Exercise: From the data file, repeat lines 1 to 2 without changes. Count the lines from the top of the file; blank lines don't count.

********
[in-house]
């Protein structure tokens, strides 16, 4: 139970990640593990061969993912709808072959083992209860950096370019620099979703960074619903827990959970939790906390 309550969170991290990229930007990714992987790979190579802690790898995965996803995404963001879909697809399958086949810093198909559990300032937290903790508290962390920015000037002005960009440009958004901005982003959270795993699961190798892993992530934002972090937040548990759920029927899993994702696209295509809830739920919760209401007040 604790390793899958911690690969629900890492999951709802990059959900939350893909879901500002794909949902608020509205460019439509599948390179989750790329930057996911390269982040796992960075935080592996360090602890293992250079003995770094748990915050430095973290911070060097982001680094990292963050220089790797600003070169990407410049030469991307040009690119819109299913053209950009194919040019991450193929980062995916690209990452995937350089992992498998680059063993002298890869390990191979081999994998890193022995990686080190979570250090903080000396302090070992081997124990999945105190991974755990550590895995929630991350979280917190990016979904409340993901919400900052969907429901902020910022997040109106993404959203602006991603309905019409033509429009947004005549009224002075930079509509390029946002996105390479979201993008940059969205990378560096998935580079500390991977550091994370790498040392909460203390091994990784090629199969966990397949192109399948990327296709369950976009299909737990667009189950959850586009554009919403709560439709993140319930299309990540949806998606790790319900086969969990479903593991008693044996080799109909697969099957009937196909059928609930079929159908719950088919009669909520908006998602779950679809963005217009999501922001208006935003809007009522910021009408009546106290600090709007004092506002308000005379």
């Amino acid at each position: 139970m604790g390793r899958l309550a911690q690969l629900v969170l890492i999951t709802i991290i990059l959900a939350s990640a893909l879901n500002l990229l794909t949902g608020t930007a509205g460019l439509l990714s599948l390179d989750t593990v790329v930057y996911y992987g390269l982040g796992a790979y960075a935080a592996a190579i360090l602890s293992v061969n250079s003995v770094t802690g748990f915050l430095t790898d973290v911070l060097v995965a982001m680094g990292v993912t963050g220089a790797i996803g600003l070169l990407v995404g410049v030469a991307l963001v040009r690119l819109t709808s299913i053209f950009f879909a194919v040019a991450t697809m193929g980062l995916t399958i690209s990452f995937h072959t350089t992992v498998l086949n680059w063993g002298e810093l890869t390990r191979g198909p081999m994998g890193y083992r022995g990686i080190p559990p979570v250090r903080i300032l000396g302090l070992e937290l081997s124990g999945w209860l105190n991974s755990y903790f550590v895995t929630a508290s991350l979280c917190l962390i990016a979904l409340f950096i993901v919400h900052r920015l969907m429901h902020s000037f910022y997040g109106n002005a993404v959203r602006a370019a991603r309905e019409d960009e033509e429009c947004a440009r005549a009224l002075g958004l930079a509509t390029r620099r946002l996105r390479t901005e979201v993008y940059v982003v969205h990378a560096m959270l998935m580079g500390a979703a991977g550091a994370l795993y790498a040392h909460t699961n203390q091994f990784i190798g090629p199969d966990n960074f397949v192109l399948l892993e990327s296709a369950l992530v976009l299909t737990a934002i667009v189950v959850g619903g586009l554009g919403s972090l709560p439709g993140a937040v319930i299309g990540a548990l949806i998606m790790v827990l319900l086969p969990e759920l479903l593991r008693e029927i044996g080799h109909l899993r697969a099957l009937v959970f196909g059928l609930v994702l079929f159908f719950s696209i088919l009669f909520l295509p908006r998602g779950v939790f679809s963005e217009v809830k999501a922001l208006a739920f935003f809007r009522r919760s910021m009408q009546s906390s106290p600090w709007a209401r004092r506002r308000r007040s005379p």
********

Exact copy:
[in-house]
């Protein structure tokens, strides 16, 4: 139970990640593990061969993912709808072959083992209860950096370019620099979703960074619903827990959970939790906390 309550969170991290990229930007990714992987790979190579802690790898995965996803995404963001879909697809399958086949810093198909559990300032937290903790508290962390920015000037002005960009440009958004901005982003959270795993699961190798892993992530934002972090937040548990759920029927899993994702696209295509809830739920919760209401007040 604790390793899958911690690969629900890492999951709802990059959900939350893909879901500002794909949902608020509205460019439509599948390179989750790329930057996911390269982040796992960075935080592996360090602890293992250079003995770094748990915050430095973290911070060097982001680094990292963050220089790797600003070169990407410049030469991307040009690119819109299913053209950009194919040019991450193929980062995916690209990452995937350089992992498998680059063993002298890869390990191979081999994998890193022995990686080190979570250090903080000396302090070992081997124990999945105190991974755990550590895995929630991350979280917190990016979904409340993901919400900052969907429901902020910022997040109106993404959203602006991603309905019409033509429009947004005549009224002075930079509509390029946002996105390479979201993008940059969205990378560096998935580079500390991977550091994370790498040392909460203390091994990784090629199969966990397949192109399948990327296709369950976009299909737990667009189950959850586009554009919403709560439709993140319930299309990540949806998606790790319900086969969990479903593991008693044996080799109909697969099957009937196909059928609930079929159908719950088919009669909520908006998602779950679809963005217009999501922001208006935003809007009522910021009408009546106290600090709007004092506002308000005379």